The company also recommended that EU-level sustainability criteria for solid biomass be put in place.
In the latest publication in its ongoing Energy Review series, Fortum said it believes the biomass sector should transition to a market-driven system ‘in place of complex subsidy systems’.
Part of the impetus for its recommendations, Fortum said, is policy uncertainty, which has ‘increased’ across the EU, destabilizing the market and ‘reducing investment willingness’. According to the Energy Review, sustainability and subsidies represent the biggest policy risks impacting the bioenergy sector.
‘We think that biomass use must be advanced in a market-driven way and the current subsidy systems should be phased out,’ said Kari Kankaanpää, Fortum’s Senior Manager for Climate Affairs.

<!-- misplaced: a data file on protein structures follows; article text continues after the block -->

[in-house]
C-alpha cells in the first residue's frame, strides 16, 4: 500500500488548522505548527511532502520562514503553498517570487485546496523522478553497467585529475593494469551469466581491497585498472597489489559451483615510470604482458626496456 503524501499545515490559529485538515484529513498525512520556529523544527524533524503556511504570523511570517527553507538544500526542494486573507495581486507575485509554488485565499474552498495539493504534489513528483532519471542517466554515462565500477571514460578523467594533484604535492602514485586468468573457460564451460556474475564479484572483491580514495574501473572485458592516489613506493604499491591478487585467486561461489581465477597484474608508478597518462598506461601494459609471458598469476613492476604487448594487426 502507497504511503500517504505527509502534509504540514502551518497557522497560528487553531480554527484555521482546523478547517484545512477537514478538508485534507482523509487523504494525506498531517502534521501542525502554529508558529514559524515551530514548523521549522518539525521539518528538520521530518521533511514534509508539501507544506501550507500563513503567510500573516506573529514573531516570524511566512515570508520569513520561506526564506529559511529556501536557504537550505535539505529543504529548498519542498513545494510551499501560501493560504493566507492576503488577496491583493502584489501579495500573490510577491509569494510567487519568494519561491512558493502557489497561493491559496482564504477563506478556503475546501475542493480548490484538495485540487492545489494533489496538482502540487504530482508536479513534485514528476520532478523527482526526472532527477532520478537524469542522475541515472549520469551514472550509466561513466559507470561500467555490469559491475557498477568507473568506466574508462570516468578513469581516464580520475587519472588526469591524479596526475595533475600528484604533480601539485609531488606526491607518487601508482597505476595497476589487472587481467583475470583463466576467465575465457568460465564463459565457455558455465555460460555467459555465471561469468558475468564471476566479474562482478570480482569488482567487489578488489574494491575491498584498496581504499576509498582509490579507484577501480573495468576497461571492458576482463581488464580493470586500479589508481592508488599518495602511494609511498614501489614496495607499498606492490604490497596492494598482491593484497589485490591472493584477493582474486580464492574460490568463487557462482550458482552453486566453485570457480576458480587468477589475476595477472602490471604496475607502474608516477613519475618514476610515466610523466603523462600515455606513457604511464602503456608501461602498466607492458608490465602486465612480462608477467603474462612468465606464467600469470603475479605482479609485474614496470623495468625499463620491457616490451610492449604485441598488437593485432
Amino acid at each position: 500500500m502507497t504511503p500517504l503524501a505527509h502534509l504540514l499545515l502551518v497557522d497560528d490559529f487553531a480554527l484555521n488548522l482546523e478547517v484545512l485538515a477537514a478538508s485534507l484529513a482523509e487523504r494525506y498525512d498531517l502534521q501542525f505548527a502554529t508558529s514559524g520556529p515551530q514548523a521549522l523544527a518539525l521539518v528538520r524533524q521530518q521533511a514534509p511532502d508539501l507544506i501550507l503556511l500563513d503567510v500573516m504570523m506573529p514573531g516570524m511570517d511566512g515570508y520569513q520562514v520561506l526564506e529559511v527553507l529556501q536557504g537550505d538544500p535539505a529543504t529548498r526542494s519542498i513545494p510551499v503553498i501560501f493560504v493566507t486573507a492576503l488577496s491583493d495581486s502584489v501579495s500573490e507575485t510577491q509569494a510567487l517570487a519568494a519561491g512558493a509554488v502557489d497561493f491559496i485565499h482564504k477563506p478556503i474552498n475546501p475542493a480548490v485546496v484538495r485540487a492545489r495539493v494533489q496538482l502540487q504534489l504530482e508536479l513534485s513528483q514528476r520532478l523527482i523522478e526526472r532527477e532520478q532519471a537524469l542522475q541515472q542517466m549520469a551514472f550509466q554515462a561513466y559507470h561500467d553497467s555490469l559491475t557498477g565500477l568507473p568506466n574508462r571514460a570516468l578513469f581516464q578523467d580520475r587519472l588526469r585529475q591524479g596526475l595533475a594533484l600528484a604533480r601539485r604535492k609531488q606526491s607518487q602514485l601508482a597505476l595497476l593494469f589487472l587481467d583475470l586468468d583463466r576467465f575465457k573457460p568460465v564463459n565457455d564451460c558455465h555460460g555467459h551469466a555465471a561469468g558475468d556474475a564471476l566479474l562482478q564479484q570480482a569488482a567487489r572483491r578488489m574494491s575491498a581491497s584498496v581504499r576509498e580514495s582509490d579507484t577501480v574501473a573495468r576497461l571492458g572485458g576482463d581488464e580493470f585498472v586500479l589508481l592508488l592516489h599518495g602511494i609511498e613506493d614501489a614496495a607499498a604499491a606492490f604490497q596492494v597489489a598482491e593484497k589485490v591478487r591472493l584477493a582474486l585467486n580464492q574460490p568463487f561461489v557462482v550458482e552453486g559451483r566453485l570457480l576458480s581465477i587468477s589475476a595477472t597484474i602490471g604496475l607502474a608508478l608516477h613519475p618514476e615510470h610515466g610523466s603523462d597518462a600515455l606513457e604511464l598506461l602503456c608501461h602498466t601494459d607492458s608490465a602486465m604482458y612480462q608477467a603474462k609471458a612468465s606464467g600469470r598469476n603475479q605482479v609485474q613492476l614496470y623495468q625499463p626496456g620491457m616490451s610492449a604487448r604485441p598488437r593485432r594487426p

Instead, Kankaanpää said, ‘the EU’s emissions trading scheme should steer investments in biomass-fuelled plants and fuel choice in existing plants.
'Support for bioenergy innovations and for research and development, particularly in the commercialization of new bioenergy technologies, will continue to be needed in the future,' the company emphasized.
Fortum expects its own use of biomass, which accounts for one quarter of its heating fuel in the EU, to grow by 50% over the next few years from its current level of 5.1 TWh.